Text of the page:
Mobile reseller PennyTel and wholesale VoIP provider iVoisys have both been forced into liquidation, after the NSW Supreme Court heard evidence of questionable payments to the companies from a debt-laden parent company.
PennyTel offered mobile and broadband plans running on the Vodafone network, while iVoiSys resold IP telephony and unified communications services over the same network. Both were ordered by the NSW Supreme Court to appoint a provisional liquidator last week.
Until March 2013, both PennyTel and iVoisys were run by director Amadu Yahaya, a Ghanian national based in Sydney.
Yahaya was also the founder and sole director of Hi-Tech Telecom (HTT), a networking and VoIP provider to the enterprise market, which entered into liquidation in June 2013 after its major creditor investigated a series of suspect financial transactions made by the company.
From around September 2010, HTT had entered into a factoring facility with Allianz whereby the creditor would loan HTT funds against unpaid invoices from customers. HTT's original limit of $7.1 million ballooned to $15 million by March 2012.
When HTT sought a further increase earlier this year, Allianz embarked on an independent verification of the balance of cash owed to Hi-Tech Telecom by its debtors.
Allianz discovered that several purported customers had no dealings with HTT, while others acted in a suspicious manner — causing the bank to question the legitimacy of HTT’s invoices.
Further investigation revealed that 21 of 45 debtors said to owe $23 million to HTT never had any dealings with the company. The remaining 24 were not able to be reached.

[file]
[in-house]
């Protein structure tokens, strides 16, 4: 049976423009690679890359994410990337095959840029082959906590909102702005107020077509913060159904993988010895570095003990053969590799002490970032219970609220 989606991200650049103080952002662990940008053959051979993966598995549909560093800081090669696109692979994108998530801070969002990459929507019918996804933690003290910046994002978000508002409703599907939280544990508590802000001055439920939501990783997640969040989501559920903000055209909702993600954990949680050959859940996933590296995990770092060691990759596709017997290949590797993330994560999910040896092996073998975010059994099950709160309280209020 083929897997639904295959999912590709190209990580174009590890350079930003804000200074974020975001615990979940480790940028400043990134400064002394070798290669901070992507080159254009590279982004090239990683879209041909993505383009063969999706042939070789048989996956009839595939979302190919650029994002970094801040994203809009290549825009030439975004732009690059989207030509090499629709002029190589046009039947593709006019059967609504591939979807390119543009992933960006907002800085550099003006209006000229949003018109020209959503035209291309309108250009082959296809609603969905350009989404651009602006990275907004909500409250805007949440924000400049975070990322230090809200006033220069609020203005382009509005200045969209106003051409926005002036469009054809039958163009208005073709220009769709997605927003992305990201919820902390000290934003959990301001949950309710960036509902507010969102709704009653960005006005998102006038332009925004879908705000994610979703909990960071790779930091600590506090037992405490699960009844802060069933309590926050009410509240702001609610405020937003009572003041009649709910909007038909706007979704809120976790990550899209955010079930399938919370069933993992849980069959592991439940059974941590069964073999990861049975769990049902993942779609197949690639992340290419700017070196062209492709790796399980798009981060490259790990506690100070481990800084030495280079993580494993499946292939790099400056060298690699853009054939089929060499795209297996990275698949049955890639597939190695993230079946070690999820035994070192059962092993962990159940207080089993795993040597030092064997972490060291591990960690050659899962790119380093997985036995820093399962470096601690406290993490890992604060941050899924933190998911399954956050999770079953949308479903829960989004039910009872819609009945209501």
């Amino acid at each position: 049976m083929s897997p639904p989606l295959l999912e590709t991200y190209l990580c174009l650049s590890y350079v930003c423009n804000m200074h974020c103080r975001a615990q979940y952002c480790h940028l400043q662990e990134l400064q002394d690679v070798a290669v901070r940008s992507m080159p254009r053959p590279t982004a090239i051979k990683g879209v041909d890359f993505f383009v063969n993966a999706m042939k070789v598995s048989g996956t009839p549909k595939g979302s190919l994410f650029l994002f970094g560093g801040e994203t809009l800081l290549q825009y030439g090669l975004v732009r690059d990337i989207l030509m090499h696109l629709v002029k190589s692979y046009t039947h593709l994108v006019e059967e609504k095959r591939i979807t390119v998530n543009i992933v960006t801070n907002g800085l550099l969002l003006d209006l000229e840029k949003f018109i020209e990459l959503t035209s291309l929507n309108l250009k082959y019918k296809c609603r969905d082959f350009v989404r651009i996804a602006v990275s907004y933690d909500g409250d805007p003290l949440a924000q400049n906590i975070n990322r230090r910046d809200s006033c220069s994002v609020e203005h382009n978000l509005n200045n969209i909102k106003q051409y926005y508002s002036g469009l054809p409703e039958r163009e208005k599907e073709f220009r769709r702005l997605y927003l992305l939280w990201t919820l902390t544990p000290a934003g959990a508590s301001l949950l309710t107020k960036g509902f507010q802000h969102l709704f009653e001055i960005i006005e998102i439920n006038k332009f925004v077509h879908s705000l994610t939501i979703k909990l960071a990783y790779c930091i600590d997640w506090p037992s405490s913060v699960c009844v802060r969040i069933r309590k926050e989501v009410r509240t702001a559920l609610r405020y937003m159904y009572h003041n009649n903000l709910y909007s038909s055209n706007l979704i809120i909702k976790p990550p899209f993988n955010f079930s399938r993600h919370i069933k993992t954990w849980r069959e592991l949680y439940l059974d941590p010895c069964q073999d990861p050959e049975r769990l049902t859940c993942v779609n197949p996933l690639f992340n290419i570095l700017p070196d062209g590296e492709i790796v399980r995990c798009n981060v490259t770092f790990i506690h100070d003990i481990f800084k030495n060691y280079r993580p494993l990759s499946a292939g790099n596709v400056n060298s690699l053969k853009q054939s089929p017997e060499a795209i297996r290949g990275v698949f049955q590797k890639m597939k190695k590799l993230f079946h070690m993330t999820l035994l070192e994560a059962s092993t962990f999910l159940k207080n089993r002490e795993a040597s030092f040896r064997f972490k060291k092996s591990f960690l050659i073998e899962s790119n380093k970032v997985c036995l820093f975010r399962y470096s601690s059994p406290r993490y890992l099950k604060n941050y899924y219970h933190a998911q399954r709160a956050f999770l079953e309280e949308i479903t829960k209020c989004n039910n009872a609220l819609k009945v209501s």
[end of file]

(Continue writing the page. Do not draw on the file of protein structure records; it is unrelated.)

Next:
Liquidators were appointed, with Allianz as secured creditor, who is still owed some $14.4 million.
Hi-Tech's receivers have now come after the PennyTel and iVoiSys businesses.
All three companies are registered at the same residential address in North Ryde. Yahaya was the sole director of both iVoiSys and PennyTel until March 2013. Megan Havyatt, also registered at the same address, is now the sole director of both. The court heard evidence that Havyatt and Yahaya were in a domestic relationship with two children.
The directorship of HTT, meanwhile, was transferred to one Robert Van Leeuwen, who has not assisted recievers with their investigations.
The court found that Yahaya had transferred $3.9 million to PennyTel and $1.2 million to iVoiSys earlier this year, for no apparent reason.
"I am satisfied that the evidence shows that, on the face of things, a fraud appears to have been perpetrated on Allianz and on HTT," said Supreme Court Justice James Stevenson in a judgment granting search and freeze orders against Yahaya, iVoiSys and PennyTel on behalf of HTT in June.
No business records for the operations of HTT were able to be found.
Yahaya was not present for the June hearings, his last contact with HTT's recievers made by telephone, in which Yahaya claimed to be in Los Angeles, USA.